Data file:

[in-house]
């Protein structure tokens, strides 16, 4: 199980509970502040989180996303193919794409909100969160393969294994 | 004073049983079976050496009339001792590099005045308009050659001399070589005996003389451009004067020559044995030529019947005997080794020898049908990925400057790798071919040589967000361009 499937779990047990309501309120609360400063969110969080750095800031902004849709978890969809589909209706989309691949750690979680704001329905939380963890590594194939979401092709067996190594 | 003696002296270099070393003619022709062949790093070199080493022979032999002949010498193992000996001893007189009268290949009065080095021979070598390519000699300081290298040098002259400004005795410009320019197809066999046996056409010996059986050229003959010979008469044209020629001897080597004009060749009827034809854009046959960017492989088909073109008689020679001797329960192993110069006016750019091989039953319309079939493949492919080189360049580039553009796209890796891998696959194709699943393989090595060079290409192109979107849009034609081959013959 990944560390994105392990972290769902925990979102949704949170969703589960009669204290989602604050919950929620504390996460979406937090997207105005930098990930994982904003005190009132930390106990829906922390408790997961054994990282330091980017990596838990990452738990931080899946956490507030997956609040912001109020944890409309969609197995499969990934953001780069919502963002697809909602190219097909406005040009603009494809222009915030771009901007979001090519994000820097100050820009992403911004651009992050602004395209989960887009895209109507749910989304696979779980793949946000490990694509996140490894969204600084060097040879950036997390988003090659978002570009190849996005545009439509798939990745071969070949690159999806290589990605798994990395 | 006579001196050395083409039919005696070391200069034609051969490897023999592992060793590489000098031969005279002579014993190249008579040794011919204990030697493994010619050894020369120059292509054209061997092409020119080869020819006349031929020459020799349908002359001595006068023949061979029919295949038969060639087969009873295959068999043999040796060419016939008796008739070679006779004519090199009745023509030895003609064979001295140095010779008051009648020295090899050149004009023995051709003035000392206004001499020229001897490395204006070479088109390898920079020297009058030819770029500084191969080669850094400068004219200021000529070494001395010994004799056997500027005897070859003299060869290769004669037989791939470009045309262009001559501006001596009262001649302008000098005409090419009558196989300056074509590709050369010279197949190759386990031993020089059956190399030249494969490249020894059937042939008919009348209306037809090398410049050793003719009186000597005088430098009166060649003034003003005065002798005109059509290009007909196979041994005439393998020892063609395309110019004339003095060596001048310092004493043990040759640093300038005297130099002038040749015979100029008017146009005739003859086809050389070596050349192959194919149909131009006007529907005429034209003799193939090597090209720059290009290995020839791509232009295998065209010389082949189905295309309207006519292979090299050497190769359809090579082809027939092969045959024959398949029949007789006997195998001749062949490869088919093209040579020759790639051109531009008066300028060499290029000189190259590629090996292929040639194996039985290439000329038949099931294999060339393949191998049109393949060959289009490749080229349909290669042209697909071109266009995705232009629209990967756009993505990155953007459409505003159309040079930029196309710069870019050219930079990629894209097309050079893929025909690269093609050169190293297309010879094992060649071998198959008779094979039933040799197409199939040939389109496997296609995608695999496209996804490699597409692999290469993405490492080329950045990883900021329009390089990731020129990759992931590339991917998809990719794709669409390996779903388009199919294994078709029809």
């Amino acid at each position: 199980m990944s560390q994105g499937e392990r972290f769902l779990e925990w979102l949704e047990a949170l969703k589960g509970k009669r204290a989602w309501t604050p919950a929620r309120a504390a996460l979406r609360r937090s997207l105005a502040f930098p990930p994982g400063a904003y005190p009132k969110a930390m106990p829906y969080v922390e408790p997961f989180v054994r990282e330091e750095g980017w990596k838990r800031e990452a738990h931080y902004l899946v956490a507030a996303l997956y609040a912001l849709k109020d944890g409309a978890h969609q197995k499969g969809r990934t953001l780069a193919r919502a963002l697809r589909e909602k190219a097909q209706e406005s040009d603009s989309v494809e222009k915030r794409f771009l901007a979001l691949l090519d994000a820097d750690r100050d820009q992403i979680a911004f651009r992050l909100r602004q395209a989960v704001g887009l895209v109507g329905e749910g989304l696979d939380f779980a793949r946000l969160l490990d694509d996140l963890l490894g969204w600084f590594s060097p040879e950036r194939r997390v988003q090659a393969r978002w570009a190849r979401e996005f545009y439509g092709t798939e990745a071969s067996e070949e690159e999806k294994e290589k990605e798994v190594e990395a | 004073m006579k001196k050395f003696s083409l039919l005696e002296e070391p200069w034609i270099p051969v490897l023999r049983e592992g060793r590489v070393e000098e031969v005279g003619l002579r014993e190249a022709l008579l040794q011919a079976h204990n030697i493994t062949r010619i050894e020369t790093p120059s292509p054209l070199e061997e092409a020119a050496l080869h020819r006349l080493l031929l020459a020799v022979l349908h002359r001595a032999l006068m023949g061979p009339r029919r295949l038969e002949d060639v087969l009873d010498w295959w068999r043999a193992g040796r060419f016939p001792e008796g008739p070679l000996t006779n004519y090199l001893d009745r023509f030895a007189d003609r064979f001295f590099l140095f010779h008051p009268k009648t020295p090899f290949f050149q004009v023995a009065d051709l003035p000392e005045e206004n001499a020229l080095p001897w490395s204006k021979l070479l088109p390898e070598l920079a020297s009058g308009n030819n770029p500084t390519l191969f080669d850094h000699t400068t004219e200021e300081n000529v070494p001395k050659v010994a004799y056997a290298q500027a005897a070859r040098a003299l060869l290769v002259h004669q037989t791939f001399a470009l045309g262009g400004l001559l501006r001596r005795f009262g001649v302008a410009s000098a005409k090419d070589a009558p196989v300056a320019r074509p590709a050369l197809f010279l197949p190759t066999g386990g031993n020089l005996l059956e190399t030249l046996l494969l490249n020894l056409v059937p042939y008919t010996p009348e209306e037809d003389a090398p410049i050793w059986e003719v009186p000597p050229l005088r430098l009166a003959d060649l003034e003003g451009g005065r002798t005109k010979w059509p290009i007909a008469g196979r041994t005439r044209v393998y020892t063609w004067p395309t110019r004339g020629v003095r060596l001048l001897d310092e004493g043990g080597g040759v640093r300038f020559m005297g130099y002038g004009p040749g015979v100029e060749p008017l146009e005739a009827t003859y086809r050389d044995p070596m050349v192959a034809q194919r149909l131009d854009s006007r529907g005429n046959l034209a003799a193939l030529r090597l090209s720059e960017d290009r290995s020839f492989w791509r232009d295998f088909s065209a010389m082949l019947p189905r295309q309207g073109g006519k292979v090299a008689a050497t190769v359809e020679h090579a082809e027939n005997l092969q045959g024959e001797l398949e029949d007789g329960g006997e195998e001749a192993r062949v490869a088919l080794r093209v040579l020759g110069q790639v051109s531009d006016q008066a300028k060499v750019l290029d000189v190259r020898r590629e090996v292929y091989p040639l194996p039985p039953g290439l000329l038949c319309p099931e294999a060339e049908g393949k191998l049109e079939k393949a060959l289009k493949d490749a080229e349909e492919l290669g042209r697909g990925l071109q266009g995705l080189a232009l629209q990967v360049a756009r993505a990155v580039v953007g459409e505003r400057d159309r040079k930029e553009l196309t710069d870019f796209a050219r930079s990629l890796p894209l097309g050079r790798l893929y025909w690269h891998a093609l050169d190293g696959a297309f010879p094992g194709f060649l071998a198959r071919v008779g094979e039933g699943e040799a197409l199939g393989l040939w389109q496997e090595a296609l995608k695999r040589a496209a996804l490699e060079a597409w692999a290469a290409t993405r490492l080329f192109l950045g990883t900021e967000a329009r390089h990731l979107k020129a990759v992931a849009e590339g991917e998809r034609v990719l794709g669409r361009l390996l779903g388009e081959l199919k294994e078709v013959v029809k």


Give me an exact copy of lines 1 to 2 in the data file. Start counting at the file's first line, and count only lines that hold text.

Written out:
[in-house]
């Protein structure tokens, strides 16, 4: 199980509970502040989180996303193919794409909100969160393969294994 | 004073049983079976050496009339001792590099005045308009050659001399070589005996003389451009004067020559044995030529019947005997080794020898049908990925400057790798071919040589967000361009 499937779990047990309501309120609360400063969110969080750095800031902004849709978890969809589909209706989309691949750690979680704001329905939380963890590594194939979401092709067996190594 | 003696002296270099070393003619022709062949790093070199080493022979032999002949010498193992000996001893007189009268290949009065080095021979070598390519000699300081290298040098002259400004005795410009320019197809066999046996056409010996059986050229003959010979008469044209020629001897080597004009060749009827034809854009046959960017492989088909073109008689020679001797329960192993110069006016750019091989039953319309079939493949492919080189360049580039553009796209890796891998696959194709699943393989090595060079290409192109979107849009034609081959013959 990944560390994105392990972290769902925990979102949704949170969703589960009669204290989602604050919950929620504390996460979406937090997207105005930098990930994982904003005190009132930390106990829906922390408790997961054994990282330091980017990596838990990452738990931080899946956490507030997956609040912001109020944890409309969609197995499969990934953001780069919502963002697809909602190219097909406005040009603009494809222009915030771009901007979001090519994000820097100050820009992403911004651009992050602004395209989960887009895209109507749910989304696979779980793949946000490990694509996140490894969204600084060097040879950036997390988003090659978002570009190849996005545009439509798939990745071969070949690159999806290589990605798994990395 | 006579001196050395083409039919005696070391200069034609051969490897023999592992060793590489000098031969005279002579014993190249008579040794011919204990030697493994010619050894020369120059292509054209061997092409020119080869020819006349031929020459020799349908002359001595006068023949061979029919295949038969060639087969009873295959068999043999040796060419016939008796008739070679006779004519090199009745023509030895003609064979001295140095010779008051009648020295090899050149004009023995051709003035000392206004001499020229001897490395204006070479088109390898920079020297009058030819770029500084191969080669850094400068004219200021000529070494001395010994004799056997500027005897070859003299060869290769004669037989791939470009045309262009001559501006001596009262001649302008000098005409090419009558196989300056074509590709050369010279197949190759386990031993020089059956190399030249494969490249020894059937042939008919009348209306037809090398410049050793003719009186000597005088430098009166060649003034003003005065002798005109059509290009007909196979041994005439393998020892063609395309110019004339003095060596001048310092004493043990040759640093300038005297130099002038040749015979100029008017146009005739003859086809050389070596050349192959194919149909131009006007529907005429034209003799193939090597090209720059290009290995020839791509232009295998065209010389082949189905295309309207006519292979090299050497190769359809090579082809027939092969045959024959398949029949007789006997195998001749062949490869088919093209040579020759790639051109531009008066300028060499290029000189190259590629090996292929040639194996039985290439000329038949099931294999060339393949191998049109393949060959289009490749080229349909290669042209697909071109266009995705232009629209990967756009993505990155953007459409505003159309040079930029196309710069870019050219930079990629894209097309050079893929025909690269093609050169190293297309010879094992060649071998198959008779094979039933040799197409199939040939389109496997296609995608695999496209996804490699597409692999290469993405490492080329950045990883900021329009390089990731020129990759992931590339991917998809990719794709669409390996779903388009199919294994078709029809």